Removal of rock pinnacles in dropping river progressing slowly
Published: December 20,2012
Tags: agency, boat, boater, boating, drought, dry, engineer, engineering, federal, government, level, maritime, navigation, port, river, rock pinnacle, ship, shipper, shipping, traffic, transportation, water, Weather
MISSISSIPPI RIVER — Crews scooping out Mississippi River bedrock in southern Illinois are making steady progress but have removed just a fraction of the rock pinnacles that are impeding navigation along a stretch of the drought-plagued waterway, an Army Corps of Engineers official said.
Excavating machinery had chiseled away 39 cubic yards of rock by Tuesday morning, less than 5 percent of the amount of pinnacles to be removed in coming weeks near Thebes, Ill., corps programs director Edward Belk told an inland waterways advisory board. One cubic yard amounts to a load three feet wide and deep.
Work started Sunday to remove the treacherous rock pinnacles along a six-mile stretch of the river where barge traffic is threatened because the river’s water level is so low between St. Louis and Cairo, Ill. The pace of rock removal should pick up with a second contractor joining the effort.
“We really have a sense of urgency to get this done,” Belk said in an interview afterward. “While we’re pleased with the contractors’ work, we’re not satisfied with any of this until we get it all removed.”
So far, crews are using excavating machinery to remove pinnacles, described as six times harder than concrete. Belk said he anticipates that explosives will eventually be used.
The emergency rock removal work is expected to continue until mid-January, Belk said.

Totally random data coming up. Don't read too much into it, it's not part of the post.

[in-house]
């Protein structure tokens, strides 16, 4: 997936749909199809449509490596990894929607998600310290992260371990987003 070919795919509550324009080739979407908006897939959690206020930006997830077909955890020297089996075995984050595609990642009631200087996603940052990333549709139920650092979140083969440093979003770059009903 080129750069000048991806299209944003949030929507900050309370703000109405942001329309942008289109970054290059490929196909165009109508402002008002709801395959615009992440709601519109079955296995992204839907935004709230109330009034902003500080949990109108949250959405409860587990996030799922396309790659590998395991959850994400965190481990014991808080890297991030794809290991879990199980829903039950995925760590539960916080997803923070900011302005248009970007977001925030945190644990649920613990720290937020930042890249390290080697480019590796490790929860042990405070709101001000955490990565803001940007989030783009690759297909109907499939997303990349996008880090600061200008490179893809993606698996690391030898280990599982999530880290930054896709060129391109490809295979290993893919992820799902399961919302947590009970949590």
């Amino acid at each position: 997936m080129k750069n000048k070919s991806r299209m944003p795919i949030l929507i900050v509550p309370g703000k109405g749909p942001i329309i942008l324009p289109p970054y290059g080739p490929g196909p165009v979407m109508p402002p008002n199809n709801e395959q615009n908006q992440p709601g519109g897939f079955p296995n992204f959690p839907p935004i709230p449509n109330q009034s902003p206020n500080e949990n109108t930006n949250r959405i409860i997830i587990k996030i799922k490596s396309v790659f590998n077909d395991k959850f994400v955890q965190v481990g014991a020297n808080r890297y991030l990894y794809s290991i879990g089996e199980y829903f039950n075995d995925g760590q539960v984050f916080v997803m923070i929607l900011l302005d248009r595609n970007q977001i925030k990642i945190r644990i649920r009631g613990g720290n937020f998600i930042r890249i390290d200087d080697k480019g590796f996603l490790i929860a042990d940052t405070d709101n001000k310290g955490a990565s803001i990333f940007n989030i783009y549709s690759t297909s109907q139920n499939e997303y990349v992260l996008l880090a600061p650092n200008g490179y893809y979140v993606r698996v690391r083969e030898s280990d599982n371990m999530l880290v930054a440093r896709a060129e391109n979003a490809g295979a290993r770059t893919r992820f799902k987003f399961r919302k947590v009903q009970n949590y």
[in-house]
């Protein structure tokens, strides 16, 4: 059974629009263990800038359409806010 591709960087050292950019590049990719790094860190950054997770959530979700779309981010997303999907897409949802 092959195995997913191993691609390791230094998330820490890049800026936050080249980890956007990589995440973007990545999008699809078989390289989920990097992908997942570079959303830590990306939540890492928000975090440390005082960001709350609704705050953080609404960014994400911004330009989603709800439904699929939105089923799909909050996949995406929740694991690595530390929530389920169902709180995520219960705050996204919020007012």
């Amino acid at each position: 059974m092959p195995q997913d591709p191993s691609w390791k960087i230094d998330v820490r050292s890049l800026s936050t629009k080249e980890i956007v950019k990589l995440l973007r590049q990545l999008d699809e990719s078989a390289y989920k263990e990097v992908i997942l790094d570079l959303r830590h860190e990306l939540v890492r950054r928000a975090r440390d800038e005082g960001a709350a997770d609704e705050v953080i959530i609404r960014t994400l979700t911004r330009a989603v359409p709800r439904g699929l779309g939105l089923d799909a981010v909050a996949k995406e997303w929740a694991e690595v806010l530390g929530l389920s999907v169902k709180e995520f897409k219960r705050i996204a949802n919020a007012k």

The work stretches from 6 a.m. to 10 p.m. while the stretch of river is closed to shipping. Barges seeking passage line up for the eight-hour window when the stretch is reopened, with the U.S. Coast Guard essentially directing traffic, letting barges through in one direction, then the other.
The rock being removed typically would be beneath sand on the river bottom but has been exposed by the corps’ dredging efforts to keep the channel open.
Larry Daily, chairman of the Inland Waterways Users Board, said he was pleased with the corps’ efforts, noting the project was initially planned to start in February.
“Thirty days ago they were still in the mode of ‘Well, we’re going to wait and go through the normal procurement process, it will be 75 days before the contractor can start.’ And we changed that,” Daily said afterward. “If we could figure out how we did that and do it again, I’d like to bottle that.”
The rock removal project was expedited at the urging of lawmakers and others from Mississippi River states. The industry-based advisory group headed by Daily makes recommendations to Congress and the Army secretary on priorities for the Inland Waterways Trust Fund.
When the emergency project ends in mid-January, it will be followed immediately by work to widen that same stretch of channel by removing additional rock to make it safer for vessels, Belk said. The corps expects to award that contract next month, he said.
The work comes as the middle Mississippi River approaches historic lows due to months of drought. The situation was worsened last month when the corps cut the outflow from an upper Missouri River reservoir, further reducing the amount of water flowing into the Mississippi.
Besides rock removal and dredging, the corps also has allowed some lake releases into the Mississippi to add to the waterway’s depth. Belk told the advisory group that there’s one more key part of the strategy: “Pray for rain.”
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